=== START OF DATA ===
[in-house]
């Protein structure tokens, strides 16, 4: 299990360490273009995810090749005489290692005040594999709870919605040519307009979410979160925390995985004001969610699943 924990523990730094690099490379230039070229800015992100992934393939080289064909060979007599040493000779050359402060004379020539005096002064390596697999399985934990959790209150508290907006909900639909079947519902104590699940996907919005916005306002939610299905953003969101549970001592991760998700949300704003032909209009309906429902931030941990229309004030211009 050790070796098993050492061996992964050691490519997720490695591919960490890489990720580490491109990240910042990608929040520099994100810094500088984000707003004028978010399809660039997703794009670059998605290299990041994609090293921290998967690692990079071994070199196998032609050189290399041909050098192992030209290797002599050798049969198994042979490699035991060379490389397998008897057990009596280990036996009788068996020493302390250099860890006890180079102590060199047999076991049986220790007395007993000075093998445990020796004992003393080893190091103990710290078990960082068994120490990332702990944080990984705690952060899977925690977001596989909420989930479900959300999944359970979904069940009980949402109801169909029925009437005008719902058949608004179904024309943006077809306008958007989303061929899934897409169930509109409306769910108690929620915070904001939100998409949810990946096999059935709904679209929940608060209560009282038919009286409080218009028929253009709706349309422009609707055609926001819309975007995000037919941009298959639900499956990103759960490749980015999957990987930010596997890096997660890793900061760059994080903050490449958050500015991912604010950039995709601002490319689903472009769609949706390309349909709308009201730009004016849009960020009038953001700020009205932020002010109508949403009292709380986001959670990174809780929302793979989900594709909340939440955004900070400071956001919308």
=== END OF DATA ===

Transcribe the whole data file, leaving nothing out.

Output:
[in-house]
């Protein structure tokens, strides 16, 4: 299990360490273009995810090749005489290692005040594999709870919605040519307009979410979160925390995985004001969610699943 924990523990730094690099490379230039070229800015992100992934393939080289064909060979007599040493000779050359402060004379020539005096002064390596697999399985934990959790209150508290907006909900639909079947519902104590699940996907919005916005306002939610299905953003969101549970001592991760998700949300704003032909209009309906429902931030941990229309004030211009 050790070796098993050492061996992964050691490519997720490695591919960490890489990720580490491109990240910042990608929040520099994100810094500088984000707003004028978010399809660039997703794009670059998605290299990041994609090293921290998967690692990079071994070199196998032609050189290399041909050098192992030209290797002599050798049969198994042979490699035991060379490389397998008897057990009596280990036996009788068996020493302390250099860890006890180079102590060199047999076991049986220790007395007993000075093998445990020796004992003393080893190091103990710290078990960082068994120490990332702990944080990984705690952060899977925690977001596989909420989930479900959300999944359970979904069940009980949402109801169909029925009437005008719902058949608004179904024309943006077809306008958007989303061929899934897409169930509109409306769910108690929620915070904001939100998409949810990946096999059935709904679209929940608060209560009282038919009286409080218009028929253009709706349309422009609707055609926001819309975007995000037919941009298959639900499956990103759960490749980015999957990987930010596997890096997660890793900061760059994080903050490449958050500015991912604010950039995709601002490319689903472009769609949706390309349909709308009201730009004016849009960020009038953001700020009205932020002010109508949403009292709380986001959670990174809780929302793979989900594709909340939440955004900070400071956001919308």